T for Tom

Retrospective on a Weekend

Posted in Prose by johnsontoms on May 21, 2015

It’s been five years, two months, and two weeks since I believed in God, give or take a couple of days. For all the significant moments in my life that I remember exactly, I can’t actually tell you which specific day it was, but I can remember that it was in the first two weeks of March of four years ago. It was a period of my life where all the days kind of run together, and I didn’t have any reason then to treat a Sunday differently from a Wednesday differently from a Friday. But I woke up that morning, and as I’ve alluded to before, nothing peculiar happened. It was innocuous, the sky was the grey, the trees were blowing in the wind, and I looked up and felt that I was the only one responsible for my life. It was empowering. But I’m not here to tell you what I don’t believe in. I want to spend a few minutes talking about the things I do believe in, and how last week I felt them again in many ways all at once. I feel rejuvenated.

I believe in the sanctity of human power. I believe that our evolution has set apart for a reason, and we haven’t found out the reason yet. I believe that our only steps forward will be harmonizing with the earth and our past. I believe that we can each do this individually, and should do this individually before we can ever hope for a better future as a planet and a biosphere at large. I wish I could swat a wand and change it all instantly, but I can’t. Instead I evolve in my own way, and in these past few months and short years, I’ve done that by returning to nature, and for the first time have started to embrace this united nation as a frontier, the true limits of earth that it really is. And last week was the most holy I’ve felt in years.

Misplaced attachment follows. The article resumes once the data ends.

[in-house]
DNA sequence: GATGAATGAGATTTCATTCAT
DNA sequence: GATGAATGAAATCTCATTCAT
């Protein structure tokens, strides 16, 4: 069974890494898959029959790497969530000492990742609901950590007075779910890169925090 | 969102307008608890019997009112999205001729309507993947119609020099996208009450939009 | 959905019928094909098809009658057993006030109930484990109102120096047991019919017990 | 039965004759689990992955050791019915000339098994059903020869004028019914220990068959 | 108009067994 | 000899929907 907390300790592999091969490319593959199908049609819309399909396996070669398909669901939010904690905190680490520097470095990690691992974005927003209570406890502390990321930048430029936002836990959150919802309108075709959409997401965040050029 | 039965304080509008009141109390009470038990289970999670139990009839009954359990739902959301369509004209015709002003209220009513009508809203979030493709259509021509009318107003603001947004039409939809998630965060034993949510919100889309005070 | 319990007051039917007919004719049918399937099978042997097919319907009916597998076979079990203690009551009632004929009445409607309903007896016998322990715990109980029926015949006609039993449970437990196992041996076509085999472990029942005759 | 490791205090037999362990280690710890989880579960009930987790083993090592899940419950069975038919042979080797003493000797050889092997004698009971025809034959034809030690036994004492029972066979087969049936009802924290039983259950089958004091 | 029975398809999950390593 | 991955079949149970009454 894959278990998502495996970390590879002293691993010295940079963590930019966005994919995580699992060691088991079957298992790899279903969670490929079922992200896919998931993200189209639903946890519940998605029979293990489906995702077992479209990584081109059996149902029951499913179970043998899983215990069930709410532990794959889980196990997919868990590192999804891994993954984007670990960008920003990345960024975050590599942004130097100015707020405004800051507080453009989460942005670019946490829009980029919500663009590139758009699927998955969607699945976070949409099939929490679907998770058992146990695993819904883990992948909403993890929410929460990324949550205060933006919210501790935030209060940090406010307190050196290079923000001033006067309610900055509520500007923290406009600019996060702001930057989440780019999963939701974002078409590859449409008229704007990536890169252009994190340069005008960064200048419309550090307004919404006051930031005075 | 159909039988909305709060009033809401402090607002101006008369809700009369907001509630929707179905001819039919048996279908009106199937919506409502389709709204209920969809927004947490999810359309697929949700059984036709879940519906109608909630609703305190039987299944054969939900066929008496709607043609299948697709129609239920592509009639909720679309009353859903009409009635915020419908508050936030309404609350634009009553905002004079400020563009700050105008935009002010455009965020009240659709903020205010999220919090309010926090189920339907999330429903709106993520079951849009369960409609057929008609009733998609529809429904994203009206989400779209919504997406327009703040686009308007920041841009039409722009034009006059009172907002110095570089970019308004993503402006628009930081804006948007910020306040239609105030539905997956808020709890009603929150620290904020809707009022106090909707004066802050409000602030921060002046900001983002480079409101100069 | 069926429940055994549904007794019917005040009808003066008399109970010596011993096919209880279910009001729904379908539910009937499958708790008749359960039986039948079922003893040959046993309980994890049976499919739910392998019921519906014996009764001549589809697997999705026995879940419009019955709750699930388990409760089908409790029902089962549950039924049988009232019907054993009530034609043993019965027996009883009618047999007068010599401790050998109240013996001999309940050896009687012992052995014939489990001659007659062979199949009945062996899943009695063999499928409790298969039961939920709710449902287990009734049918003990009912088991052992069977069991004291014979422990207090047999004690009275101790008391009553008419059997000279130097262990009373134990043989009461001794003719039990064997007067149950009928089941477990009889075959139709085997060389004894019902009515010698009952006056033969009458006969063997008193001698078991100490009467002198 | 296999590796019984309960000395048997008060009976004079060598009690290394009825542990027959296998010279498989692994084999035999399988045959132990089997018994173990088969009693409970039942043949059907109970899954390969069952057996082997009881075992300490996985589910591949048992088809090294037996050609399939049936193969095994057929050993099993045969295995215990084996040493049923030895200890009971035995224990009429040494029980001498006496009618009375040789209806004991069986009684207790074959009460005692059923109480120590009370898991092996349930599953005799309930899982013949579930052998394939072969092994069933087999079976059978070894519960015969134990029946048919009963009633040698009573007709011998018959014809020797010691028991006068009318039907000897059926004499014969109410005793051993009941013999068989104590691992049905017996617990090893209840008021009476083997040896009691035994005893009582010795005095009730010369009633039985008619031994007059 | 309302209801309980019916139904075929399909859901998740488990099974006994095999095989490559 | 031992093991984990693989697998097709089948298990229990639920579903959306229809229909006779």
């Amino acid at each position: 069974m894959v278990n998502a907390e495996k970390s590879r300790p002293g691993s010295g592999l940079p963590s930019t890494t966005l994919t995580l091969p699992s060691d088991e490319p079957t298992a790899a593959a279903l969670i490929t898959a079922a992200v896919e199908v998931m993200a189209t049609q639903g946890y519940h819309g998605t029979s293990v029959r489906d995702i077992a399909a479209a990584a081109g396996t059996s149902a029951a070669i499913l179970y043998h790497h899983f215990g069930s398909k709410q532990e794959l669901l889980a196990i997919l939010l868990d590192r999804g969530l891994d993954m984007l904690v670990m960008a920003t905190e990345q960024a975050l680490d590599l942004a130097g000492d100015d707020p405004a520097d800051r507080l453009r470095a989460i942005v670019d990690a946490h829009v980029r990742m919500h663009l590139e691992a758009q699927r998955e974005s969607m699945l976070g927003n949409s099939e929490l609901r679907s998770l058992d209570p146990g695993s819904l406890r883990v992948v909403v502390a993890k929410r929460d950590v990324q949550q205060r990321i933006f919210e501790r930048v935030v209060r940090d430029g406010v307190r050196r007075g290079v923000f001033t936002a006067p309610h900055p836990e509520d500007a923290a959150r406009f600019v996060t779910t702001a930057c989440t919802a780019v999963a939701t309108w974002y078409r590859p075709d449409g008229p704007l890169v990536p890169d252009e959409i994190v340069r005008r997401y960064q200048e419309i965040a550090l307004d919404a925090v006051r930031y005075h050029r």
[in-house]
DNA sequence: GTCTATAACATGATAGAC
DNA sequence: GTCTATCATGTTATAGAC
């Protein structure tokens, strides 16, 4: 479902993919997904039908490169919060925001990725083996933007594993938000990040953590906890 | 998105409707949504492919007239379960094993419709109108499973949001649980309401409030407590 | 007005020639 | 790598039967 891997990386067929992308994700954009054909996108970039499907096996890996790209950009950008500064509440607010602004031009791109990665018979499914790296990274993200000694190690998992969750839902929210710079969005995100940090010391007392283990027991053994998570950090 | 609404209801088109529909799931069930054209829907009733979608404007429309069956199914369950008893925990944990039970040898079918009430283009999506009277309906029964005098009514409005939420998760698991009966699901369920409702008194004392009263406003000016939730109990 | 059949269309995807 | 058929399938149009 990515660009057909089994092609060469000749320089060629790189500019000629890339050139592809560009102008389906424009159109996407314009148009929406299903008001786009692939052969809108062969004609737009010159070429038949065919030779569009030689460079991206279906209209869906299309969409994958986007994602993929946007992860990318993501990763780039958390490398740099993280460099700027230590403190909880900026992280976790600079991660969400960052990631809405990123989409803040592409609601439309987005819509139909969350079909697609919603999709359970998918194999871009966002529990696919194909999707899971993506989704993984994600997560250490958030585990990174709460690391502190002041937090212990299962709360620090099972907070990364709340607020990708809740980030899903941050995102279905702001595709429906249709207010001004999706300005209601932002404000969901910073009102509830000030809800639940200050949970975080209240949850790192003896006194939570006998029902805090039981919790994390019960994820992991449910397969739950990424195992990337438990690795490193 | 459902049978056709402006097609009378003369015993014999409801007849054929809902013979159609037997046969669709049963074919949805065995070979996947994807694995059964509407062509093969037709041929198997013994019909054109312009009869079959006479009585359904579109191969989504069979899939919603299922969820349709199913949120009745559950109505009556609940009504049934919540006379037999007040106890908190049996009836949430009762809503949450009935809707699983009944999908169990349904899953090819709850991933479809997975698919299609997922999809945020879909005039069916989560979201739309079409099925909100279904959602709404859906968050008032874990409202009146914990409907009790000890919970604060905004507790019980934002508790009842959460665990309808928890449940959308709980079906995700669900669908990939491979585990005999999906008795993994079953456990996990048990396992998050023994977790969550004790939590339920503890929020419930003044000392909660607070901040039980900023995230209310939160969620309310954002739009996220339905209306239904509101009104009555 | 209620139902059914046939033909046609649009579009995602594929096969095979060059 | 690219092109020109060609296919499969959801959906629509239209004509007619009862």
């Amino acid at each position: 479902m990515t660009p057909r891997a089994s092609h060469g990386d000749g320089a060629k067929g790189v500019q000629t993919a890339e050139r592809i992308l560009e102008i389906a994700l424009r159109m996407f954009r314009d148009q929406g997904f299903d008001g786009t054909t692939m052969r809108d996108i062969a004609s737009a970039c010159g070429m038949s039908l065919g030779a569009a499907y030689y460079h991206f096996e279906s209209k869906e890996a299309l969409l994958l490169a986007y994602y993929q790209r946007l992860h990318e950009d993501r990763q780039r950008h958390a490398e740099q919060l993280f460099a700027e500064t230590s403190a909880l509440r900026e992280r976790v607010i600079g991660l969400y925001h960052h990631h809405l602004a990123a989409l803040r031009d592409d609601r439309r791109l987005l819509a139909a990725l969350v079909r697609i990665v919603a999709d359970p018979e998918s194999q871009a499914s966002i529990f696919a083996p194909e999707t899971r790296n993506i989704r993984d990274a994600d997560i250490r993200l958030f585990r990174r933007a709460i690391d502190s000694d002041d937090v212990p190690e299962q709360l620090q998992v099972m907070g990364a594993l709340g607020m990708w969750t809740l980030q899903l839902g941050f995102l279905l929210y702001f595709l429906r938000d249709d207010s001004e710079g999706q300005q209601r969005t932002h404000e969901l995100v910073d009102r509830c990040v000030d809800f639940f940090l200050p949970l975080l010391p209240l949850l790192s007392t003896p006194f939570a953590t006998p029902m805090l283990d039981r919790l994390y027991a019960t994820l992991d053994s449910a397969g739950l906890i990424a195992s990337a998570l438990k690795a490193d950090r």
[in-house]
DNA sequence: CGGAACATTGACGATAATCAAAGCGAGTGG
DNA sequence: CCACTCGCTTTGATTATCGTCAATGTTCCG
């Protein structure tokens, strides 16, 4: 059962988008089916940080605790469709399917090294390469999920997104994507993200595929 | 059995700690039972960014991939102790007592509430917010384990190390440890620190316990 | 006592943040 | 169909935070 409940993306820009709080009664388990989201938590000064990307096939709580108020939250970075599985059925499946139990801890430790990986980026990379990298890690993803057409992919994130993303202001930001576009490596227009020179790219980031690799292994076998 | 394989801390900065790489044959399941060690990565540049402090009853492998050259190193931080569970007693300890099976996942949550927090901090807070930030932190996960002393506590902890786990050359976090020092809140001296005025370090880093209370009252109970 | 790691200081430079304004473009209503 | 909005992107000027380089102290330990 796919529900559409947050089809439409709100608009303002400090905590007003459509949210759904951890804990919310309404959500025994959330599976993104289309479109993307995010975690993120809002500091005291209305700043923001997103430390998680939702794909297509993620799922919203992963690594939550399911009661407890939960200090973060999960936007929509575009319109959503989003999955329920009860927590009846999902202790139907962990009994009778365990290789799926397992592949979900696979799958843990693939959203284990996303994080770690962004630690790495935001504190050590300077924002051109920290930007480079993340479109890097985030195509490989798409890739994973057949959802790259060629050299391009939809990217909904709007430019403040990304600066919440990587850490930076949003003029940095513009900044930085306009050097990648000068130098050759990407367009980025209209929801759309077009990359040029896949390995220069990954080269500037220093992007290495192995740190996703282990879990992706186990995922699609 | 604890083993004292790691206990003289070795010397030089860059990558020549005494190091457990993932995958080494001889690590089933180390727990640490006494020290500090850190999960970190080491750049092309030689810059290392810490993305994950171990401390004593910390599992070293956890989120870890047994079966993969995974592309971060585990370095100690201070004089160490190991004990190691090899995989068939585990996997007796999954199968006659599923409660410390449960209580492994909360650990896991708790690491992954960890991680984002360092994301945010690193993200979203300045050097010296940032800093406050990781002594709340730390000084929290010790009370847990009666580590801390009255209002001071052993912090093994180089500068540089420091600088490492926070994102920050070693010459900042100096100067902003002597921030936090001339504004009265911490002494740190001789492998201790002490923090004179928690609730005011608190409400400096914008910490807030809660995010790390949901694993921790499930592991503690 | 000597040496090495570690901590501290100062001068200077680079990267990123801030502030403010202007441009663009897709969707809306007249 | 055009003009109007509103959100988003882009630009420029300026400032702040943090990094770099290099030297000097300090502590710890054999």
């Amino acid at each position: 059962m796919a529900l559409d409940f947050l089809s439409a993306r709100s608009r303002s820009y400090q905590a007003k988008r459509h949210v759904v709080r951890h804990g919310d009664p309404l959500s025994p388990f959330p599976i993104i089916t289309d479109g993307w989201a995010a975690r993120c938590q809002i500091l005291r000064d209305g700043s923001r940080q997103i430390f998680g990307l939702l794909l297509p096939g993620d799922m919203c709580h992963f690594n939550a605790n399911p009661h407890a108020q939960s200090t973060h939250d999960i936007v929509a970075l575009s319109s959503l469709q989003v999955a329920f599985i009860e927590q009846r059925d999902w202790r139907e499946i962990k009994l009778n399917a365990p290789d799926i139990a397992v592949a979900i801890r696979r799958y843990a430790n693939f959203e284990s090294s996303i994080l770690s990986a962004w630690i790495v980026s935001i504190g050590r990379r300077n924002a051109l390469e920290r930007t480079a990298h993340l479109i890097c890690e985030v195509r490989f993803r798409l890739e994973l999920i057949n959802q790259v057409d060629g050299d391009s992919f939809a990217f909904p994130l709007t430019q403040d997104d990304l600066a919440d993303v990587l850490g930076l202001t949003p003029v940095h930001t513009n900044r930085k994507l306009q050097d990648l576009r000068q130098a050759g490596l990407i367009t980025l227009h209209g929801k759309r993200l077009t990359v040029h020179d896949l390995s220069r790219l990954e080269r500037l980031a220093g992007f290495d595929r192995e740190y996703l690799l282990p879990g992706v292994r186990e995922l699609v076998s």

Since coming back to America, I’ve been through the Appalachian Trail, up the waterfalls of Jefferson Forest, to the summit of Guadalupe Mountain, across the entire Chisos Basin in the Big Bend Mountains, seen the relics of Pueblo life carved into the Gila Wildnerness, been snowed in at the top of Lincoln National Forest, and will soon be embarking on my third trip into the Grand Canyon. It will be my first trip to the Colorado River though, and every time I’m reminded that it is sincerely the most spectacular land feature this rock of earth has ever created. But last week I nearly touched the heavens in a place called Chiricahua National Monument in the southeastern basin of Arizona.

Nothing can prepare a man for the moments of surprise only nature can create, because seeing truly is believing. I knew through reading that the monument was a relatively small, 100-acre-or-so area up the Coronado Wilderness, preserved for its unique rock formations. Some 100-million years ago Sugarloaf Mountain was an active volcano that erupted for the final time, spewing volcanic ash all throughout the basin. The ash-flows changed the rocks there into a supple Rhyolite, which over the last 100-million years has been eroded to create standing pillars of rock, each in looming up from the ground to make shadows like giants. And from on top of any one of the pillars looking into Echo Canyon, it can seem like a buried army. It can seem like a place untouched, and for that it evokes the spirit of the holy.

More importantly, it is a stern reminder to me that there is a certain beauty that will always exist within the world no matter how hard the darkness of humanity casts over the land. My experiences here in America will be for the foreseeable future always marked by my impressions of my own past, my impressions of the different continents I’ve seen, and primarily the differences in the people I’ve met along the way. I did not want to return to America, and hiking there in Chiricahua I made the remark once, “such a beautiful land spoiled on such loathsome folk.” It’s a bit hyperbole, but it’s a bit truth as well. Luckily I was in the presence of one of the most inspiring persons I know, and she was receptive to hear me ramble. This was something I hadn’t been afforded in quite some time, but it allowed me to vocalize an idea I’ve been tossing around for a few weeks now.